Men would be given opium and while they slept they would be brought to the garden they would awake thinking they had died and gone to the place Mahomet spoke of (Marco Polo 103). It was here that men would be made into bold murderers or swordsmen to kill whoever Alaodin desired (Marco Polo 101). Despite any tales of Mongol greatness, violence remains a theme in their lives. Marco Polo also gives insight into how some of the Mongol Kahn’s accepted the cultural practices of the people they conquered.
When he tells of the Province of Camul he describes a culture in which the people would give their wives as gifts to strangers who were passing through. The strangers would stay in the homes of men with their wives and daughters who they would often share beds with. While Mongu the great Kahn saw this as shameful practice and immediately, the people saw the custom as an honor (Marco Polo 152-153). The people suspended the custom as Mongu wished, but appealed to him that they did not know any other way to live. To this Mongu replied, “for my part I have done my duty; but since you wish your shame and contempt so much, then you may have it.
Go and live according to your customs, and make your wives a charitable gift to travelers” (Marco Polo 154-144). This account of the Mongol’s shows their willingness to allow areas they conquered to continue to live according to their customs. It appears as though they did not intend to rule the people, but to simply gain wealth through their conquest. “The Secret History of the Mongols” is the largest and most significant original Mongol work of the 13th century, however only a Chinese translation remains and many of the speeches in the text were not witnessed.
The exact date of the work, its original title, form, and authorship are still debated, so it is difficult to assess whether or not biases influenced the writing (Cleaves and Kahn 729). While this writing often depicts Genghis in a heroic light, Mongol leaders’ faults and misconducts are still exposed (Rossabi 43). In this text the reader learns of Genghis Kahn as a child. The text begins with the story of how Genghis lost his father, was abandoned by his people, and ultimately became a great ruler.
Childlike qualities are given to Genghis, as he cries when Todogen dies and the mention of his fear of dogs (The Secret History of the Mongols 48). As he gets older more of his brutality is brought to light when he murders his own brother (50). This text also portrays the loyalty and honor of Genghis as a ruler. This is shown when he has Jamugha, his estranged anda captured. He tries to make amends with Jamugha and form an alliance again, however Jamugha refuses. Jamugha believes that he will never be as good as Genghis and there is no reason for him to be his ally.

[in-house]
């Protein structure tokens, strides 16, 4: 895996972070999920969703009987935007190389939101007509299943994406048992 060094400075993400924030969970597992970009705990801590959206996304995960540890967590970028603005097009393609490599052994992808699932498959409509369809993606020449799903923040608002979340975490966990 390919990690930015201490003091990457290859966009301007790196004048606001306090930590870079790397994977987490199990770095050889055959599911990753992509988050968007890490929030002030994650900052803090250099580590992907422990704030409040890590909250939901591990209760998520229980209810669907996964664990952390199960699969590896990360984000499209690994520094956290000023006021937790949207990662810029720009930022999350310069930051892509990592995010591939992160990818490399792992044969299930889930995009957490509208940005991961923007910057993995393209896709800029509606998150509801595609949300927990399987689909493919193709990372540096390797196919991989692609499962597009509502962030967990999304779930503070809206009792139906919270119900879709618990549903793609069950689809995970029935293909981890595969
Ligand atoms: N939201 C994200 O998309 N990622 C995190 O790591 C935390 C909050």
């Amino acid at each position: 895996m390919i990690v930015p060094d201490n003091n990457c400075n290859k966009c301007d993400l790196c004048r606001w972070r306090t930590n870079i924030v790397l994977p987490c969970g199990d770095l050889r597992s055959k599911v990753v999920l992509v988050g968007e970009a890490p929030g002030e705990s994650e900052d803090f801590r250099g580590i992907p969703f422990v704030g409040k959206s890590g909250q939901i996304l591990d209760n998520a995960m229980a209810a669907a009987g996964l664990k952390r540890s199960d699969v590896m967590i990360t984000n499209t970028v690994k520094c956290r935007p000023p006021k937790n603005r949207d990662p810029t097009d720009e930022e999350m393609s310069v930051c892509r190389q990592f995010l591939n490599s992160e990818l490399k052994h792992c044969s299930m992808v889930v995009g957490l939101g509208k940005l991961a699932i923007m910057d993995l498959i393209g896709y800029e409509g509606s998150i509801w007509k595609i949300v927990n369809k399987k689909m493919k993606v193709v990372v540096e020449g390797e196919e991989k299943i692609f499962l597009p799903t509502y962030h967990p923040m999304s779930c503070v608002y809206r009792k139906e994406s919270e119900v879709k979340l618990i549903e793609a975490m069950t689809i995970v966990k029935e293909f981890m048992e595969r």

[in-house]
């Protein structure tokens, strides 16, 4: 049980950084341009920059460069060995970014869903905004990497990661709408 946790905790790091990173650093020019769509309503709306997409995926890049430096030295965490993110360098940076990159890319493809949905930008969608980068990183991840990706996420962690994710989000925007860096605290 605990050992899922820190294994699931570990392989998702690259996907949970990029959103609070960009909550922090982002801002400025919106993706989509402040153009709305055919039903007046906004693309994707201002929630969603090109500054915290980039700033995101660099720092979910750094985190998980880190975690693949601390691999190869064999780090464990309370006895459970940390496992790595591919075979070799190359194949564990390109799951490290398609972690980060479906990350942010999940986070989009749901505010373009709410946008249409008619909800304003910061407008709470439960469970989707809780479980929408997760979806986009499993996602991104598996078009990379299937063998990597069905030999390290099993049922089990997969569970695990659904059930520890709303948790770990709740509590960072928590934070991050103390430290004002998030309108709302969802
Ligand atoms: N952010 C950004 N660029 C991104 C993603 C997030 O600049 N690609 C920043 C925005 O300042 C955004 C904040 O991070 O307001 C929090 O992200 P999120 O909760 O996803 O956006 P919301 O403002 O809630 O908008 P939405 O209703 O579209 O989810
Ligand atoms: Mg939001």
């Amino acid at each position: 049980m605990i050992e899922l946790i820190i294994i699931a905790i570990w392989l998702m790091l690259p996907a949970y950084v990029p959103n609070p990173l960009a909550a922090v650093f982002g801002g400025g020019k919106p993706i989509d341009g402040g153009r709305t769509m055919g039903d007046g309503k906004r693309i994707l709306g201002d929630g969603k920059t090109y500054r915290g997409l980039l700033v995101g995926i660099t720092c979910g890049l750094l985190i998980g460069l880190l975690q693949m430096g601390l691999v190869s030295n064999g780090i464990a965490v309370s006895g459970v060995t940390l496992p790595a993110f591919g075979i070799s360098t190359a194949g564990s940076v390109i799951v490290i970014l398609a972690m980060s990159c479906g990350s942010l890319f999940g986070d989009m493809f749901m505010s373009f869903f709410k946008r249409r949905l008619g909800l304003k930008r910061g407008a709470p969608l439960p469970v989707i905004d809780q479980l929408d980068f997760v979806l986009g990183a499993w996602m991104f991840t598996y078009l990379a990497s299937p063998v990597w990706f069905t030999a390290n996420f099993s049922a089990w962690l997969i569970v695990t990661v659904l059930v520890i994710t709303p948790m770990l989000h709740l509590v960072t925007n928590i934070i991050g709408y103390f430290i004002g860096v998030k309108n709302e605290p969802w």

At Jamugha’s request Genghis has him killed: “Execute Jamugha without shedding his blood and burry his bones with all due honor” (55-59). This is yet another text that portrays the Mongols in a positive light as relatively understanding people, while at the same time exemplifying their brutality. All three authors provide accounts of the Mongols that portray a violent and often brutal people, and yet at the same time they are shown to be somewhat understanding. With all three authors providing the same contrasting view, it is fair to assume there is some truth to all accounts.
By comparing these three authors, Historians are given an account that is written by someone who witnessed nothing of which he wrote, someone who is believed to have reached his destination to witness his accounts, and an unknown author that is an original Mongol text. Each account must be taken with scrutiny, as they all have their weaknesses. Grigor was only told of the accounts he wrote, so he may have unknowingly perpetuated biases. Marco Polo over exaggerated his importance and was gullible to myths, so he may have altered the truth to fit his needs.
While “The Secret History of the Mongols” it written by Mongols, only a Chinese translation remains. Not only could this text include Mongol biases, but the Chinese translator could have changed some of the text. The origin of the source is always crucial to its reliability. It appears these texts provide a comprehensive understanding of the Mongol people, both their good qualities and bad. Unfortunately each author possesses their own separate interests or ignorance to the actual events; therefore it is difficult to know what in Mongol’s history is fact and what is fiction.
Cite this Mongolian History; the Good, the Bad, the Fact, the Fiction Essay
Mongolian History; the Good, the Bad, the Fact, the Fiction Essay. (2017, Jan 10). Retrieved from https://graduateway.com/mongolian-history-the-good-the-bad-the-fact-the-fiction/